Saul Steinberg and a mid century Satsuma teapot! Esthetically it makes sense to bring these together for this shot but in reality, it is a picture of two worlds poles apart, geographically as well as in their artistic expression.
Saul Steinberg, pre-eminent and brilliant cartoonist of the 20th century. His cerebral art graced the covers of the New Yorker dozens of times, with his most sensational one from 1976, “View of the World From 9th Avenue” which depicts a tongue-in-cheek view of the world as seen by self-absorbed New Yorkers.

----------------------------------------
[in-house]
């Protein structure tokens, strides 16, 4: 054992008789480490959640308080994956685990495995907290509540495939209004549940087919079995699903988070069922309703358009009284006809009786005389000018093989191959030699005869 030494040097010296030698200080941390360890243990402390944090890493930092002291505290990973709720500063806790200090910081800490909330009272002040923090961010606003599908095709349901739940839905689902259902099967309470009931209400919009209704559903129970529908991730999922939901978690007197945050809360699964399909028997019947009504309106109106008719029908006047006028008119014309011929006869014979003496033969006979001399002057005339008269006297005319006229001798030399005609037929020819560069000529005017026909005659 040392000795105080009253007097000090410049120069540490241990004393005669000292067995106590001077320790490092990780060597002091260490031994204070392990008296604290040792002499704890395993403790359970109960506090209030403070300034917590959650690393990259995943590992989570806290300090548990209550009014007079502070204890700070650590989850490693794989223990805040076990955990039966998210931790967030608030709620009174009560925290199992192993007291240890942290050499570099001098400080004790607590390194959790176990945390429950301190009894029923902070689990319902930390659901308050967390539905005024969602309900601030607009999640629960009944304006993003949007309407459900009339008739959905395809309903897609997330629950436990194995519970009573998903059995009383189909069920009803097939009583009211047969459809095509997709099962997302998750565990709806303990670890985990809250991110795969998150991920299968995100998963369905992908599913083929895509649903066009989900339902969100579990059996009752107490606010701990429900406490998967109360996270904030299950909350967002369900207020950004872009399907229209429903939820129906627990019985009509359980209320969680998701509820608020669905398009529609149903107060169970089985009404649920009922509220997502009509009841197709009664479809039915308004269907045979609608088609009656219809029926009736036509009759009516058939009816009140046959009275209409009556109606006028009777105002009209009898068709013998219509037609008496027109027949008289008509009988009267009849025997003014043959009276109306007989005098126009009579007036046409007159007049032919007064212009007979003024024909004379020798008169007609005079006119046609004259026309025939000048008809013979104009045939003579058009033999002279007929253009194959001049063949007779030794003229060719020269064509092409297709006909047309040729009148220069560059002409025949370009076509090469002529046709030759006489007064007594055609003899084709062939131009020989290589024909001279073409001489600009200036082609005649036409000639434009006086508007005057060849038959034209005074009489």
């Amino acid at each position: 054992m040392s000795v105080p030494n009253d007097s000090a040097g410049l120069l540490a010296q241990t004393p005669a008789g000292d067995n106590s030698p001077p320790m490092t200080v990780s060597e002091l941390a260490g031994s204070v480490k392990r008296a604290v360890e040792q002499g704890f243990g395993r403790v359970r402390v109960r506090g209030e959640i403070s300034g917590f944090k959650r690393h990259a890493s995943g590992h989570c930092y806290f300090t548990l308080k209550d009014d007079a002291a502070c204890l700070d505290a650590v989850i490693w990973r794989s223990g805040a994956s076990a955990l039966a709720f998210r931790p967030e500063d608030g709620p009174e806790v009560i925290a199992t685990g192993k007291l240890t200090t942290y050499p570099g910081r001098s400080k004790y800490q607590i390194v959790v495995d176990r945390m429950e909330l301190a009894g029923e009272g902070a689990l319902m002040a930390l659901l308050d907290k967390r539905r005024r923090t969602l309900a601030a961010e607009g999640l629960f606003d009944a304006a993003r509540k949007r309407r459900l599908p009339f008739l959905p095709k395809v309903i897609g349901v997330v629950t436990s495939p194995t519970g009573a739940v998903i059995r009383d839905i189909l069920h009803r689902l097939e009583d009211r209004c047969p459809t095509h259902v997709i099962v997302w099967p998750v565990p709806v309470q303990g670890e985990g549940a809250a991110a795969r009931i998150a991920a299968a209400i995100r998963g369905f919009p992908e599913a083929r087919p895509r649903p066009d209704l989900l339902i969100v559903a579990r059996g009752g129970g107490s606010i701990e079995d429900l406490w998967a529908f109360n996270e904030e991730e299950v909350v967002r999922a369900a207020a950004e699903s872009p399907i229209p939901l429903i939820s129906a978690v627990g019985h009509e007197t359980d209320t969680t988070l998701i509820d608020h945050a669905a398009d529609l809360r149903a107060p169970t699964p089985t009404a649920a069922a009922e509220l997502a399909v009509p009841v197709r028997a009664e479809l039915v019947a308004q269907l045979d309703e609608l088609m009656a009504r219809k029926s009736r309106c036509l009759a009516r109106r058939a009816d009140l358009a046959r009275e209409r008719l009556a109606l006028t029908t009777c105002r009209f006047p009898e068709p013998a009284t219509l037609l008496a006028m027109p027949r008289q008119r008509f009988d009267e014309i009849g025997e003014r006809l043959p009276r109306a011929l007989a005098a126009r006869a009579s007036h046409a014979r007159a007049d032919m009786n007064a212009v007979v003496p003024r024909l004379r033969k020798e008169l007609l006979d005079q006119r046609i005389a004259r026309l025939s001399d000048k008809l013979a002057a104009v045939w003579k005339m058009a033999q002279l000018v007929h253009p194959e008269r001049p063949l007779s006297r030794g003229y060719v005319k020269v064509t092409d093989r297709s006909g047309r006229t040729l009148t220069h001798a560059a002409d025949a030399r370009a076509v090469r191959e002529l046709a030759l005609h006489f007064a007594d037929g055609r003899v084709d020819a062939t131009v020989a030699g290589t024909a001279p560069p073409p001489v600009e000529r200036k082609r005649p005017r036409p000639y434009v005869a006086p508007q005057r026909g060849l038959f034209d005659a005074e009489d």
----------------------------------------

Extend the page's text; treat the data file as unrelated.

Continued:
And a Japanese Satsuma teapot from the Meiji period – mid 19th century. These ivory-bodied pieces were designed by adapting their gilded polychromatic enamel overglaze designs with designs of Japanese figures, expressive faces or detailed oriental landscapes, to appeal to the tastes of western consumers. Satsuma ware actually dates back to the 16th century and gets its name from the Satsuma province with its access to local clay and proximity to Korea - the Korean potters were forcefully brought to Japan to kick-start Japan’s non-existent ceramic industry. #newyorker#newyork#ibteapots